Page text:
Sunday, May 19, 2013

Johns Hopkins Scientist Slams Flu Vaccine



 (As with all Medical Studies, one must not jump into conclusions until more studies are released. mj)
Thursday, 16 May 2013 06:33 PM
By Sylvia Booth Hubbard
A Johns Hopkins scientist has issued a blistering report on influenza vaccines in the British Medical Journal (BMJ). Peter Doshi, Ph.D., charges that although the vaccines are being pushed on the public in unprecedented numbers, they are less effective and cause more side effects than alleged by the Centers for Disease Control and Prevention (CDC). Further, says Doshi, the studies that underlie the CDC's policy of encouraging most people to get a yearly flu shot are often low quality studies that do not substantiate the official claims.

Promoting influenza vaccines is one of the most visible and aggressive public health policies in the United States, says Doshi of the Johns Hopkins School of Medicine. Drug companies and public officials press for widespread vaccination each fall, offering vaccinations in drugstores and supermarkets. The results have been phenomenal. Only 20 years ago, 32 million doses of influenza vaccine were available in the United States on an annual basis. Today, the total has skyrocketed to 135 million doses.

"The vaccine may be less beneficial and less safe than has been claimed, and the threat of influenza seems to be overstated," Doshi says. Mandatory vaccination polices have been enacted, often in healthcare facilities, forcing some people to take the vaccine under threat of losing their jobs. The main assertion of the CDC that fuels the push for flu vaccines each year is that influenza comes with a risk of serious complications which can cause death, especially in senior citizens and those suffering from chronic illnesses. That's not the case, said Doshi.

When read carefully, the CDC acknowledges that studies finding any perceived reduction in death rates may be due to the "healthy-user effect" — the tendency for healthier people to be vaccinated more than less-healthy people. The only randomized trial of influenza vaccine in older people found no decrease in deaths. "This means that influenza vaccines are approved for use in older people despite any clinical trials demonstrating a reduction in serious outcomes," says Doshi.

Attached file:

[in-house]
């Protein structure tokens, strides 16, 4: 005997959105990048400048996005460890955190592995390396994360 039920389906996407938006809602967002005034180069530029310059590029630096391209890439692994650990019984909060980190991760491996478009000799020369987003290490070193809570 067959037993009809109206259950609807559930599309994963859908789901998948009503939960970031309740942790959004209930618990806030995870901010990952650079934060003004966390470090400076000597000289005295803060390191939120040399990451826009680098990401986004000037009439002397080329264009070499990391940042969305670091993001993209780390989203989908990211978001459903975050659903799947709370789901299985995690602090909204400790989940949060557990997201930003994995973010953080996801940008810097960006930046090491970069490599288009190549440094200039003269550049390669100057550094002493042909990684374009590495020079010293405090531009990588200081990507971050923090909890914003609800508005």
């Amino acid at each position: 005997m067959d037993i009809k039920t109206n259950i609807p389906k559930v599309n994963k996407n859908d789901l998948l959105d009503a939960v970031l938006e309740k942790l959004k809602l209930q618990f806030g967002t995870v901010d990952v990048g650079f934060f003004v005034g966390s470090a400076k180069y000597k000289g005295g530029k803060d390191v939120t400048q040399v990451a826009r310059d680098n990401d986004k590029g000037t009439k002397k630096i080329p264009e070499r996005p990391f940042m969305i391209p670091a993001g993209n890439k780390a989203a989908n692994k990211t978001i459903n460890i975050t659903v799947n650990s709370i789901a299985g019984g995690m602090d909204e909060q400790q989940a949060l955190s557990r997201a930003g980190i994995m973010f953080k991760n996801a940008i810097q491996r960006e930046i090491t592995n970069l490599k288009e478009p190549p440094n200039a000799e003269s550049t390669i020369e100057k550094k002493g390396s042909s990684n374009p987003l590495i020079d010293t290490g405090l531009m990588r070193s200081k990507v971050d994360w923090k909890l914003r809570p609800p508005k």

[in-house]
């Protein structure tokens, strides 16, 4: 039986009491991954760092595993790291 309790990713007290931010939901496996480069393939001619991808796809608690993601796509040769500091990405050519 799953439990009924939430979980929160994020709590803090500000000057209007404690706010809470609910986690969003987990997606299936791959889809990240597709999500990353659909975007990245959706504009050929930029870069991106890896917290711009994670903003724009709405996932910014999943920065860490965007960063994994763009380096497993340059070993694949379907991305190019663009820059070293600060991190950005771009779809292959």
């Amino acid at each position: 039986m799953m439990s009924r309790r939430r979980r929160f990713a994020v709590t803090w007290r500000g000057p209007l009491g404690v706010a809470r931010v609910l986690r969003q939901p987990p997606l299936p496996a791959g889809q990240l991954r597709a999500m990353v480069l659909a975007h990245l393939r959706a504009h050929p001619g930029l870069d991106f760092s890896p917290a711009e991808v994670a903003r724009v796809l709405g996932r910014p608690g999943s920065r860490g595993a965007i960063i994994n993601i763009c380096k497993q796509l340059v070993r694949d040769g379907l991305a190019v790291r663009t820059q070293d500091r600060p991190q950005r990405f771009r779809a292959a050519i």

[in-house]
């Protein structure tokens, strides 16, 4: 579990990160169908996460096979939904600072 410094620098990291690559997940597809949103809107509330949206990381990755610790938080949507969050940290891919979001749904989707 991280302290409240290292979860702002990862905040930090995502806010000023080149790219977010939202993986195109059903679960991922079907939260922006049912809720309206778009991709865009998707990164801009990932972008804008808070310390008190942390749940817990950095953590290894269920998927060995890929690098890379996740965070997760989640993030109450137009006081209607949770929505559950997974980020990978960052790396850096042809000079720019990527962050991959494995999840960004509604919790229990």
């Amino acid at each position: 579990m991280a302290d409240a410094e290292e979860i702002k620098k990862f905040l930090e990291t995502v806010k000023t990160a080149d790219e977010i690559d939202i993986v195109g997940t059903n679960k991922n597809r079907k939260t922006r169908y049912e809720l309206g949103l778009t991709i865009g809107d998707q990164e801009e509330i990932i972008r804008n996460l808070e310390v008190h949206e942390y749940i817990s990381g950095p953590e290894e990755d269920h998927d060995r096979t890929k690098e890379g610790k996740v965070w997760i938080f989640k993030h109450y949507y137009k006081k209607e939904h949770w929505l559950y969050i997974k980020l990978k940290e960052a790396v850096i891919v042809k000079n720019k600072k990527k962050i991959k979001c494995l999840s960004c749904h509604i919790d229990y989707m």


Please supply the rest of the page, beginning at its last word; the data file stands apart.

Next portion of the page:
Even when the vaccine is closely matched to the type of influenza that's prevalent, which doesn't happen every year, randomized, controlled trials of healthy adults found that vaccinating between 33 and 100 people resulted in one less case of influenza. In addition, says Doshi, no evidence exists to show that this reduction in the risk of influenza for a specific population — here in the United States, among healthy adults, for example — extrapolates into any reduced risk of serious complications from influenza, such as hospitalizations or deaths, among seniors. "For most people, and possibly most doctors, officials need only claim that vaccines save lives, and it is assumed there must be solid research behind it," says Doshi. Unfortunately, that's not the case, he says.

Although the CDC implies that flu vaccines are safe and there's no need to weigh benefits against risk, Doshi disagrees. He points to an Australian study that found one in every 110 children under the age of five had convulsions following vaccinations in 2009 for H1N1 influenza. Additional investigations found that the H1N1 vaccine was also associated with a spike in cases of narcolepsy among adolescents.

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